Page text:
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Awaiting An Answer: Domestic Violence And Our Ignorance

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By Sagarika Mitra:

She had bruises over her arms and had a cut on her lip. When asked about what caused it, she wore a faint smile on her face and said, “oh, this. I fell off the stairs while dusting.” She thought she had been able to convince all those who knew the real reason behind those bruises. They kept quite as always and did not probe further. That is something they have been doing for months. Ironically, that day someone had started a discussion on the liberation of women and surprisingly she was the one to voice her opinions on the same most aggressively.

She spoke about freedom, spoke about individual choices, she spoke about equality in relationships and also about how financial independence empowers a woman. And again gave way to the hypocrite who lived within her. Her insides screamed and yearned to find a way out of the mess she was in. Her married life was a wreck and she could do nothing but comply with the situation she was in. The man she was trapped with had come as the perfect image of a demon in her life. She faced him every day; he hurled abuses at her at every given opportunity, insulted her in front of his friends and unleashed his wrath on her every night. The thought of getting a divorce came to her every living moment but the very next moment the fear of social stigma, the hardships and all the other tags that came along with the fact of being a divorcee did not allow her to entertain the thought.

The first part of the movie began like this and I could somehow find myself empathising with the protagonist. I could feel her pain and somehow had been able to think about all the women who faced this every day. Be it the educated Indian woman or the uneducated who has no clue about the laws in her favour when it came to domestic violence, she chooses to keep silent. She chooses to lie to save herself from all the questions, from all the times when friends would sympathise and the rest would just want to pretend like they cared. She puts up with the brutality that awaits her every day. There were many such questions which kept playing in my mind. Answers to which were simple but every answer demanded immense amount of strength from the person involved.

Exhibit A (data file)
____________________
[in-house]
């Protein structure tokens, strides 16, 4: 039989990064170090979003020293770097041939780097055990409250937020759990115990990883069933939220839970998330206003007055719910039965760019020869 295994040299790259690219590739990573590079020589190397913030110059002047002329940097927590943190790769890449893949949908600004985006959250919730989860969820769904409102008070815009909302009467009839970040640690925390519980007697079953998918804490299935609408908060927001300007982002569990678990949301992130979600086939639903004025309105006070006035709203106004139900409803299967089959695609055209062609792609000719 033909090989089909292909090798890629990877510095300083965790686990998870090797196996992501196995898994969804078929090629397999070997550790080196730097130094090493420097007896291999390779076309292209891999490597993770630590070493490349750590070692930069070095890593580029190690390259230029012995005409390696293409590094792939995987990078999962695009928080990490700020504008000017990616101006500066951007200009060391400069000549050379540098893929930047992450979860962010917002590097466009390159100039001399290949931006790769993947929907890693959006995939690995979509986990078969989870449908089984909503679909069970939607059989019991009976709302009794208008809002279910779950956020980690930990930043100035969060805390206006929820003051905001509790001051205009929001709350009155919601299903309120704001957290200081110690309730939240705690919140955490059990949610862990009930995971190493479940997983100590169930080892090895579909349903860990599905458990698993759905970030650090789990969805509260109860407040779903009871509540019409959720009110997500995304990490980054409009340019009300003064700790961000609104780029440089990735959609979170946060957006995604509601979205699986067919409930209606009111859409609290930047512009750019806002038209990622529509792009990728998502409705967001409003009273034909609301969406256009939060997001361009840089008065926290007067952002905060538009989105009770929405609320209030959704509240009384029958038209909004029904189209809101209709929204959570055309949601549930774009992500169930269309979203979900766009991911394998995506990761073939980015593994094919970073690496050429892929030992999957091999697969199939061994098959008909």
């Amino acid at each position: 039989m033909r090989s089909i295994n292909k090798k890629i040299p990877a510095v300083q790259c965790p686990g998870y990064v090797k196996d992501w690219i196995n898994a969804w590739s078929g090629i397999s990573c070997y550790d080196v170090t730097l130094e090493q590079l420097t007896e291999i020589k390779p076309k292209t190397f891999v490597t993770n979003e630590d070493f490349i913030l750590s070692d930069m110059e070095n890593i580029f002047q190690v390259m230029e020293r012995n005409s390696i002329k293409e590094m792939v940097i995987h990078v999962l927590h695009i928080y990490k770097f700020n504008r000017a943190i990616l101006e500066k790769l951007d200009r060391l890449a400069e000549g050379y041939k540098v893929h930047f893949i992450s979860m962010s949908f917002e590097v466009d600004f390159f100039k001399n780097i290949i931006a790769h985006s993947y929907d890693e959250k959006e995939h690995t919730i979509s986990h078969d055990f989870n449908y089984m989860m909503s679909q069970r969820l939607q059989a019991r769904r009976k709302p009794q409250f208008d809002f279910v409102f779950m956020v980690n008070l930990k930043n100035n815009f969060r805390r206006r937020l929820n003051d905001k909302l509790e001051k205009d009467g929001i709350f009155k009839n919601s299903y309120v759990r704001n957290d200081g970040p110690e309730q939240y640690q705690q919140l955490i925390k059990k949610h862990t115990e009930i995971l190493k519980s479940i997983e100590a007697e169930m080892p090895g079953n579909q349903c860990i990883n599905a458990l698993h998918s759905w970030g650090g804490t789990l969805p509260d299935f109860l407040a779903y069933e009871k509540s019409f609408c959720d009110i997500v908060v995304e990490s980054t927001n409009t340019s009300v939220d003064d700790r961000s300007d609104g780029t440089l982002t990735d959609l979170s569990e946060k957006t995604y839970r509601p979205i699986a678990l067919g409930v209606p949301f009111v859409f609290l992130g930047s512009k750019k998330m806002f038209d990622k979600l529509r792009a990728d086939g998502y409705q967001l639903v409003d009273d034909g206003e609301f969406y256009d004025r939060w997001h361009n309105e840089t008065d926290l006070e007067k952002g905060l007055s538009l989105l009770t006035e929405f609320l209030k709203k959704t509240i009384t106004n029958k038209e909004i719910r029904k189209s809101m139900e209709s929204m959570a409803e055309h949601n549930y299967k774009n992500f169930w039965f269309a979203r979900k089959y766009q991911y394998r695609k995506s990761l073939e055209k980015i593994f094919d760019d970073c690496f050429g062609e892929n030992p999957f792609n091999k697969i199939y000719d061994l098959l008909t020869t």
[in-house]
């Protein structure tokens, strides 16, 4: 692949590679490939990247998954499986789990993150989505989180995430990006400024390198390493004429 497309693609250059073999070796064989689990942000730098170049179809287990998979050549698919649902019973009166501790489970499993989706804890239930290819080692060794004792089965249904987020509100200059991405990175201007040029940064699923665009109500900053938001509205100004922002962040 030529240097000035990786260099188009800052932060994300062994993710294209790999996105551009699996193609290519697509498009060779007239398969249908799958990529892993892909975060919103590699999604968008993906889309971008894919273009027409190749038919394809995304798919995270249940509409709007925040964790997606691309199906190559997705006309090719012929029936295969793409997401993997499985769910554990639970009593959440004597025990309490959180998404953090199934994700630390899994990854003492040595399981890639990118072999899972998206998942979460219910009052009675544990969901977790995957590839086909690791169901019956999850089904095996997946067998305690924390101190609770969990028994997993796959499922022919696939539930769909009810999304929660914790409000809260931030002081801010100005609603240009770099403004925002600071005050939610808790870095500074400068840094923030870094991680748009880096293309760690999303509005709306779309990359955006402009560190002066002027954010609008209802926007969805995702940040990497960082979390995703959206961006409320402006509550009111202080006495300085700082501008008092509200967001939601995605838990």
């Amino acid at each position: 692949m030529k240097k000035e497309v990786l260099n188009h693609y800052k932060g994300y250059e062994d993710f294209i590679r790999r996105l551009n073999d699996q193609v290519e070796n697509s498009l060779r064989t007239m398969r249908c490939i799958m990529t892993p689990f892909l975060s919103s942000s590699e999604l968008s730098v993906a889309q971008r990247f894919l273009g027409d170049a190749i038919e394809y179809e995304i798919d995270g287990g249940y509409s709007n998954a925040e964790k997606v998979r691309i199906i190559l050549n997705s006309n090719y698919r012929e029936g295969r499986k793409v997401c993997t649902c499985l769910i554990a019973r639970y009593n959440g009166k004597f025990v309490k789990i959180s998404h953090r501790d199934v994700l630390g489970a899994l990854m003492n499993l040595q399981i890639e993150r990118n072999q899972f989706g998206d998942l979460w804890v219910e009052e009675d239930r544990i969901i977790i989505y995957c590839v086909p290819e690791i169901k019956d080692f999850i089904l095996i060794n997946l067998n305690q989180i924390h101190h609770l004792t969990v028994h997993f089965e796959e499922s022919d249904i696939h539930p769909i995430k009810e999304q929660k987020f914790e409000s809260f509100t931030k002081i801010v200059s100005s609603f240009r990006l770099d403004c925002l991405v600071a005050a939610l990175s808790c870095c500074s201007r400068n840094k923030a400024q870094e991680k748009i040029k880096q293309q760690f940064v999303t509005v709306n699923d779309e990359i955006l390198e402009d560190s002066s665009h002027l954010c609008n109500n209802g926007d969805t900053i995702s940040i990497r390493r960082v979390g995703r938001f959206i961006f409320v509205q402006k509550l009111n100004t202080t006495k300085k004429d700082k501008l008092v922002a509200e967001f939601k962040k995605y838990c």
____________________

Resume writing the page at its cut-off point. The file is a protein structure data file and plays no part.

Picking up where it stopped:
We have come way ahead of a time when culture decided our boundaries. With the advancement of technology and time we have come to terms with concepts which once seemed taboo. As Indians, we have been habituated to obsess with terms like morality, values and ethics even without knowing their purpose and meaning. We take pride in being free from the shackles of slavery but still somewhere we have not evolved in our mindsets. When we talk about coming way ahead of an age when survival was the ultimate goal to live, is it not a shame to pave to way to barbarians who claim to be the protectors of morality and go about dictating their so-called concepts on the right way to act and live?

There is no doubt in the fact that our morality defines us on the whole. But is it not illogical to impose one’s ideas over what culture is on someone else? All this brings us to a few questions- Are we free in the true sense? Are we prepared to accept revolution in the path of progress and development? Are we ready to give equal status to our women folk and respect their freedom of choice? Are we ready to allow ourselves to the free flow of morbid thought and unceasing wonder? Hope we come to an age when we understand the true meaning of being free in every way and only then take pride in a culture that we believe is the essence of our lives.